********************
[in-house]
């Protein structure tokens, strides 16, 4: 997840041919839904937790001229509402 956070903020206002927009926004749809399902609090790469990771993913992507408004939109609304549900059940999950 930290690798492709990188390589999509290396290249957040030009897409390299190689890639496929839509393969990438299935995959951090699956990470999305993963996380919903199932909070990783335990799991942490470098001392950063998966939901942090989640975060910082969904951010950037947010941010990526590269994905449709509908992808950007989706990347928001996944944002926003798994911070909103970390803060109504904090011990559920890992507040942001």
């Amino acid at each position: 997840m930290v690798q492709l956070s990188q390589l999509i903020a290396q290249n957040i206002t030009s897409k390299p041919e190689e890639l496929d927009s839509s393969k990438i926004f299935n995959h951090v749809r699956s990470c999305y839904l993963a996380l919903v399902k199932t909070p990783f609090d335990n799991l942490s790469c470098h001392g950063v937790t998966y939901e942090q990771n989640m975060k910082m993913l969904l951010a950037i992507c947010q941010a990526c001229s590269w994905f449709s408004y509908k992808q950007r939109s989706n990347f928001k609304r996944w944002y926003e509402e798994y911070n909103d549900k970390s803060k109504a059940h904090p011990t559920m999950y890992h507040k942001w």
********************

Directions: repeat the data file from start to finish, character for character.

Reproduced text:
[in-house]
């Protein structure tokens, strides 16, 4: 997840041919839904937790001229509402 956070903020206002927009926004749809399902609090790469990771993913992507408004939109609304549900059940999950 930290690798492709990188390589999509290396290249957040030009897409390299190689890639496929839509393969990438299935995959951090699956990470999305993963996380919903199932909070990783335990799991942490470098001392950063998966939901942090989640975060910082969904951010950037947010941010990526590269994905449709509908992808950007989706990347928001996944944002926003798994911070909103970390803060109504904090011990559920890992507040942001």
């Amino acid at each position: 997840m930290v690798q492709l956070s990188q390589l999509i903020a290396q290249n957040i206002t030009s897409k390299p041919e190689e890639l496929d927009s839509s393969k990438i926004f299935n995959h951090v749809r699956s990470c999305y839904l993963a996380l919903v399902k199932t909070p990783f609090d335990n799991l942490s790469c470098h001392g950063v937790t998966y939901e942090q990771n989640m975060k910082m993913l969904l951010a950037i992507c947010q941010a990526c001229s590269w994905f449709s408004y509908k992808q950007r939109s989706n990347f928001k609304r996944w944002y926003e509402e798994y911070n909103d549900k970390s803060k109504a059940h904090p011990t559920m999950y890992h507040k942001w």